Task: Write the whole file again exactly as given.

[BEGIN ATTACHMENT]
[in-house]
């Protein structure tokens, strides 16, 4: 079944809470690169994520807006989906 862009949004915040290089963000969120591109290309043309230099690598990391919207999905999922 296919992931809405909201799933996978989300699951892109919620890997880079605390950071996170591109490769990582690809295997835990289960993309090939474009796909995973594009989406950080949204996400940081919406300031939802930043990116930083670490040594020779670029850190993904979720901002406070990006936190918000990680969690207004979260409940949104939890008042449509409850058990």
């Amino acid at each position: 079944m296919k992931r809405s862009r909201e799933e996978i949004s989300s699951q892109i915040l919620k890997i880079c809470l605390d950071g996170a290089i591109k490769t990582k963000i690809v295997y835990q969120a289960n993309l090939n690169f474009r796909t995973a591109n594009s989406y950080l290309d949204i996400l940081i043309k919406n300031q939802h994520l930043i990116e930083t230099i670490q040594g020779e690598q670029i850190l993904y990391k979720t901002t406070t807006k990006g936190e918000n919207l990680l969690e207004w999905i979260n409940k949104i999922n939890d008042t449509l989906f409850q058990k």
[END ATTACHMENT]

[in-house]
């Protein structure tokens, strides 16, 4: 079944809470690169994520807006989906 862009949004915040290089963000969120591109290309043309230099690598990391919207999905999922 296919992931809405909201799933996978989300699951892109919620890997880079605390950071996170591109490769990582690809295997835990289960993309090939474009796909995973594009989406950080949204996400940081919406300031939802930043990116930083670490040594020779670029850190993904979720901002406070990006936190918000990680969690207004979260409940949104939890008042449509409850058990």
């Amino acid at each position: 079944m296919k992931r809405s862009r909201e799933e996978i949004s989300s699951q892109i915040l919620k890997i880079c809470l605390d950071g996170a290089i591109k490769t990582k963000i690809v295997y835990q969120a289960n993309l090939n690169f474009r796909t995973a591109n594009s989406y950080l290309d949204i996400l940081i043309k919406n300031q939802h994520l930043i990116e930083t230099i670490q040594g020779e690598q670029i850190l993904y990391k979720t901002t406070t807006k990006g936190e918000n919207l990680l969690e207004w999905i979260n409940k949104i999922n939890d008042t449509l989906f409850q058990k």